Christos Tsiolkas’ The Slap is a novel that centers on the ripple effect that an impulsive act of disciplining someone else’s erring child can have on a family. The novel explores the fallout from a single event: a man slapping someone else’s child at a backyard barbecue. The novel is set in contemporary Australia and is told from the perspectives of eight different characters, all present at the barbecue.

At the center of the novel is the incident itself, in which Harry, a successful businessman and father, slaps a child who is not his own. This event sets off a chain reaction of consequences, as the other characters are forced to confront their own beliefs and values in the aftermath of the slap.

The novel delves into issues of parenthood, marriage, class, race, and sexuality, as each character struggles to make sense of what has happened and how to move forward. Some characters see the slap as an act of violence that cannot be excused, while others view it as a necessary disciplinary measure.

As the novel progresses, tensions rise and relationships are tested, ultimately leading to a climactic courtroom scene in which the legal and moral implications of the slap are debated.

The novel addresses the irony in each character’s life. Those who fault Harry’s actions and expect him to be punished by the law are carrying deeper secrets that can tear marriages apart. The novel is akin to a typical Nigerian society where we used to be our brothers’ keepers but times are fast changing.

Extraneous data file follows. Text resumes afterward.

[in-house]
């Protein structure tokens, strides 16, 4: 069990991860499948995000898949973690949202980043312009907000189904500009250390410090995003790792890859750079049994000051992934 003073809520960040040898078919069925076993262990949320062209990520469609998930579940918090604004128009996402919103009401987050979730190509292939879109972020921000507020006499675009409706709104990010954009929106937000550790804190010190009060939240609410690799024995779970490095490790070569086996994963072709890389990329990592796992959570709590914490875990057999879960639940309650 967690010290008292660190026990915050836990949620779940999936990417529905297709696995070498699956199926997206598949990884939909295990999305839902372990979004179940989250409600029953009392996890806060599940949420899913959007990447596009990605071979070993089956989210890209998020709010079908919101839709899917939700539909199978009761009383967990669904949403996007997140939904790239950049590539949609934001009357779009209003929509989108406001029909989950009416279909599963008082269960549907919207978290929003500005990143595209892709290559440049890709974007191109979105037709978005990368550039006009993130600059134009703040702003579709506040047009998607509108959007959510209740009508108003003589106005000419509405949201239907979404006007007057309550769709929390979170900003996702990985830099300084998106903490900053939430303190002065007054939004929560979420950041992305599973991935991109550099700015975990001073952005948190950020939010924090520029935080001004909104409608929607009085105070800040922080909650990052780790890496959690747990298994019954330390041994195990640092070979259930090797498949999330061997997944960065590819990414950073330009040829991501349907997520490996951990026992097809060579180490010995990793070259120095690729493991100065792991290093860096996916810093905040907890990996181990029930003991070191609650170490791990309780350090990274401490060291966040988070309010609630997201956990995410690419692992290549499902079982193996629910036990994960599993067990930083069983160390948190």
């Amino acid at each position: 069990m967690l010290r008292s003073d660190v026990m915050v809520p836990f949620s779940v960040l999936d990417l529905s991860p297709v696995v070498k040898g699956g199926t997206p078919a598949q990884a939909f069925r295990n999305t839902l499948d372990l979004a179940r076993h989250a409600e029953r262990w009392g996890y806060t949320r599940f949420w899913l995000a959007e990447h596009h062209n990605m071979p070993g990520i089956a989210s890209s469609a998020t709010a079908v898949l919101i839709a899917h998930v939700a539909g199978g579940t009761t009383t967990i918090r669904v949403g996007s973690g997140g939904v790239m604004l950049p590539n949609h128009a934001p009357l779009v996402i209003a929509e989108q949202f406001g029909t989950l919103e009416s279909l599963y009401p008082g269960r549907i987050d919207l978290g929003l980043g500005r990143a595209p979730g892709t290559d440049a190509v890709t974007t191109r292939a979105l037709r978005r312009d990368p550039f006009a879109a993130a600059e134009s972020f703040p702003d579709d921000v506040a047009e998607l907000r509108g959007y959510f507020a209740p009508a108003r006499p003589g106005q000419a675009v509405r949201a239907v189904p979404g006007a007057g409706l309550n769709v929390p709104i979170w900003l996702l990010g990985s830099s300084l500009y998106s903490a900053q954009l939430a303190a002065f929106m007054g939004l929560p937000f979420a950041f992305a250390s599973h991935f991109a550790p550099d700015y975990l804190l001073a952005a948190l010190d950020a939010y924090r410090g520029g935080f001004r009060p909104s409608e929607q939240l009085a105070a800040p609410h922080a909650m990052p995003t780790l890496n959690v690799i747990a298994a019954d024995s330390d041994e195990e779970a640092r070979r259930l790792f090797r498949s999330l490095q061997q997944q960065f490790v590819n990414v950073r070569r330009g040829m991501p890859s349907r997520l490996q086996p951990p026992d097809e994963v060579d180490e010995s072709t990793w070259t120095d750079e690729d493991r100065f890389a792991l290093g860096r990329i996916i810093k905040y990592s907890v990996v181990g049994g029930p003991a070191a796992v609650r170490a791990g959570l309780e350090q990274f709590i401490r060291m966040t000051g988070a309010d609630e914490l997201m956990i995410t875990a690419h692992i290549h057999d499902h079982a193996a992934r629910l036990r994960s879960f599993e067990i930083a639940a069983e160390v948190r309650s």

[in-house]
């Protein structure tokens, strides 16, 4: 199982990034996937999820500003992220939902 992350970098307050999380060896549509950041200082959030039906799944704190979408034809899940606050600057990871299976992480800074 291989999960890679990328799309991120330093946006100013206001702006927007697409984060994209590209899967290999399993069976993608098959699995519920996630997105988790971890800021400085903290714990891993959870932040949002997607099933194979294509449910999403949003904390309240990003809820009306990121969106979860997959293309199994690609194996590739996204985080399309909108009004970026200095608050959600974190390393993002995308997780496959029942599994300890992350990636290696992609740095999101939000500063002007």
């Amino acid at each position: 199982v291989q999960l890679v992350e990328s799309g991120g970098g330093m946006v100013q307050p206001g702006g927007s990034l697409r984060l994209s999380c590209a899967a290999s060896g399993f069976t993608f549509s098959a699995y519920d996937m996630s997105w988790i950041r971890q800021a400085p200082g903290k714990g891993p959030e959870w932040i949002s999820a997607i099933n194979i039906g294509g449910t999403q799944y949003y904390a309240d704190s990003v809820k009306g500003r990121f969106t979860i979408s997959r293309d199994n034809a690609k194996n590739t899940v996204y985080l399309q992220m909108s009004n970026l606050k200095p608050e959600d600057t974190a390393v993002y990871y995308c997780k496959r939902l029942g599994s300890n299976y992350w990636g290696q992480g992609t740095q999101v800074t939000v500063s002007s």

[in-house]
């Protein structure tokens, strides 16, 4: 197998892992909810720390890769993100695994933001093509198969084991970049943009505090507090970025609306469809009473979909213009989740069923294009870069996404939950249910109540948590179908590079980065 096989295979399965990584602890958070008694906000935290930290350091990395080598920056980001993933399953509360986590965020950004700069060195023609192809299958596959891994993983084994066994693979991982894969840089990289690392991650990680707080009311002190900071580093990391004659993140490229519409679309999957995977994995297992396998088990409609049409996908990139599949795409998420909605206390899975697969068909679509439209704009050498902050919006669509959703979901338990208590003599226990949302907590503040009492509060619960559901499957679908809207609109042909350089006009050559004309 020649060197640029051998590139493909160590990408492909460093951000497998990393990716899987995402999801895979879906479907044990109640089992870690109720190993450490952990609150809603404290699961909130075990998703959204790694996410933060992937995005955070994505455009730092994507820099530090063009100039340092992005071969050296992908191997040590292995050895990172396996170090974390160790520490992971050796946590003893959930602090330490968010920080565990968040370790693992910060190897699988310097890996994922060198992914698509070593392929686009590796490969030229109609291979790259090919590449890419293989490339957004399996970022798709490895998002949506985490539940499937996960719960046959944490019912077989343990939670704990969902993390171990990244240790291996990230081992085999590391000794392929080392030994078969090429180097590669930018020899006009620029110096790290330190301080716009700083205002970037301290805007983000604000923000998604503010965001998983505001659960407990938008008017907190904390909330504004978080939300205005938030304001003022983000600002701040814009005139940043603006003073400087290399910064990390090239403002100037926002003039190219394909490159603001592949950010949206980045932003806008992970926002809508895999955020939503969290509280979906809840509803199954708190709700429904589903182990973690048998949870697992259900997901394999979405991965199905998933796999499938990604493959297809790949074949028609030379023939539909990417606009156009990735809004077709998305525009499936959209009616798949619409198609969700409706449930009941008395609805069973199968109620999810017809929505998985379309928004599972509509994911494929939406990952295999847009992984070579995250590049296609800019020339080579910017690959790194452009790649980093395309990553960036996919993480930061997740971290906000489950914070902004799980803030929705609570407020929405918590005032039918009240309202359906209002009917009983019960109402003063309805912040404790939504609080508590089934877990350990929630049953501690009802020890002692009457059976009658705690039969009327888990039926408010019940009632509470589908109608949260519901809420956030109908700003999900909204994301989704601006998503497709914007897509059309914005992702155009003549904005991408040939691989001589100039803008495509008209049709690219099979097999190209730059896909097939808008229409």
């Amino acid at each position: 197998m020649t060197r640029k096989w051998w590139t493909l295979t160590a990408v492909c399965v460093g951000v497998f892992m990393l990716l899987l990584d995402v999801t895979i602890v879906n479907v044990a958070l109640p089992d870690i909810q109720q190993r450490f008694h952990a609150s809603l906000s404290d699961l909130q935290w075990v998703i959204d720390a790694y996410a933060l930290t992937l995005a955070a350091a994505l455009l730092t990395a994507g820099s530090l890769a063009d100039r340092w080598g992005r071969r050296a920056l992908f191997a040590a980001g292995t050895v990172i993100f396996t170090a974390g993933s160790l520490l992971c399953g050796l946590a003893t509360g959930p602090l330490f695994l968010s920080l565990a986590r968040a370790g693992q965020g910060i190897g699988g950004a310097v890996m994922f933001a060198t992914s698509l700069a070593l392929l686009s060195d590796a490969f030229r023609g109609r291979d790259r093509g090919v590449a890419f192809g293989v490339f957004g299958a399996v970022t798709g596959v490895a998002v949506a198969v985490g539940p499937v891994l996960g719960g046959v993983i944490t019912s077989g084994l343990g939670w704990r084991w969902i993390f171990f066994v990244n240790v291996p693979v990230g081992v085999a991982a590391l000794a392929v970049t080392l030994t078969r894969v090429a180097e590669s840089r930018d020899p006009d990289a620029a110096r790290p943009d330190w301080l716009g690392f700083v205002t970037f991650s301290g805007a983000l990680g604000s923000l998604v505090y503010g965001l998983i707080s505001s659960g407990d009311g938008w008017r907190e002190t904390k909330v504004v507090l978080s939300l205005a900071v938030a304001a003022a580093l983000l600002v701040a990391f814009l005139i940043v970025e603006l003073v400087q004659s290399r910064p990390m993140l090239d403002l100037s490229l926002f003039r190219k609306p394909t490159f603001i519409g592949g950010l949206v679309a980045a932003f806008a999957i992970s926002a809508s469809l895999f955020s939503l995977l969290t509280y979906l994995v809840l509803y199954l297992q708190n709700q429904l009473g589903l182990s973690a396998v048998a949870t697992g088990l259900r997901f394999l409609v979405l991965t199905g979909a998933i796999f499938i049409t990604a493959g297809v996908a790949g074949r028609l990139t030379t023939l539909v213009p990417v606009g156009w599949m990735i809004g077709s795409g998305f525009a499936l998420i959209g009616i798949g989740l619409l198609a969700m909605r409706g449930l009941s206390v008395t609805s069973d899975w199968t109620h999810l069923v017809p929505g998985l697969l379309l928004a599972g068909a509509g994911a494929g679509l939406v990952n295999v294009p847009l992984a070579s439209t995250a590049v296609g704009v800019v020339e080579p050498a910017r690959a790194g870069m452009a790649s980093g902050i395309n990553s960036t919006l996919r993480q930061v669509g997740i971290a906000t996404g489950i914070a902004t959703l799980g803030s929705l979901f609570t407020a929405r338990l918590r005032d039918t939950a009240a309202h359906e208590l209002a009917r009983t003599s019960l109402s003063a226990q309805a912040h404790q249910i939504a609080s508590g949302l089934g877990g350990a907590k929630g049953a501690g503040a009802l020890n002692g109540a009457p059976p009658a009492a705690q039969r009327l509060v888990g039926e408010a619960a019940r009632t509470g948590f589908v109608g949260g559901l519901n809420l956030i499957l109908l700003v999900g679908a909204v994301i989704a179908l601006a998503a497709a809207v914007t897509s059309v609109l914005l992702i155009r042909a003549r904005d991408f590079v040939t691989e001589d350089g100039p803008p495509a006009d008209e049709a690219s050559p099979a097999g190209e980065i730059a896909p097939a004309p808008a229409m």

What was called discipline is now called child abuse and everybody is cautious of how they correct someone’s child. In Buchi Emecheta’s Second Class Citizen, Adah the main character says that in her society, the child is trained by everybody, but that cannot be said of the nation any longer.

Harry’s decision to make restitution because of his wife who he claims to love so much yet cheats on her made me ponder if truly, a man can truly and wholeheartedly love a woman while still cheating on her. Isn’t that absurd? I also felt Harry’s frustration with his failed apology to Rosie who he believes doesn’t deserve his apology. It’s the same way we feel when we try to make peace even when we feel we are not in the wrong and the other party refuses to allow the sleeping dog to lie.

The novel also dissects the issue of allegiance. How it is hard for people to see things from the same perspective. Even when it is blaring that someone did something right, as humans we tend to stand without erring friends and relatives.

Christos also uses the diverse ethnic and racial differences of the characters to point out that our decisions are mostly influenced by our cultural background than our ethics, as each character chooses sides based on their view on racism and mixed marriages. What does differing allegiance have on marriages? This novel answers that.

For a novel that won the Commonwealth Writer’s Prize, I will rate it a 4/5. I also recommend it to people who want to try out a novel on multiculturalism and its effect on the family. I also have to give a mild warning that the novel contains tints of racism, drug and substance abuse, homosexuality and is heavy on sex.


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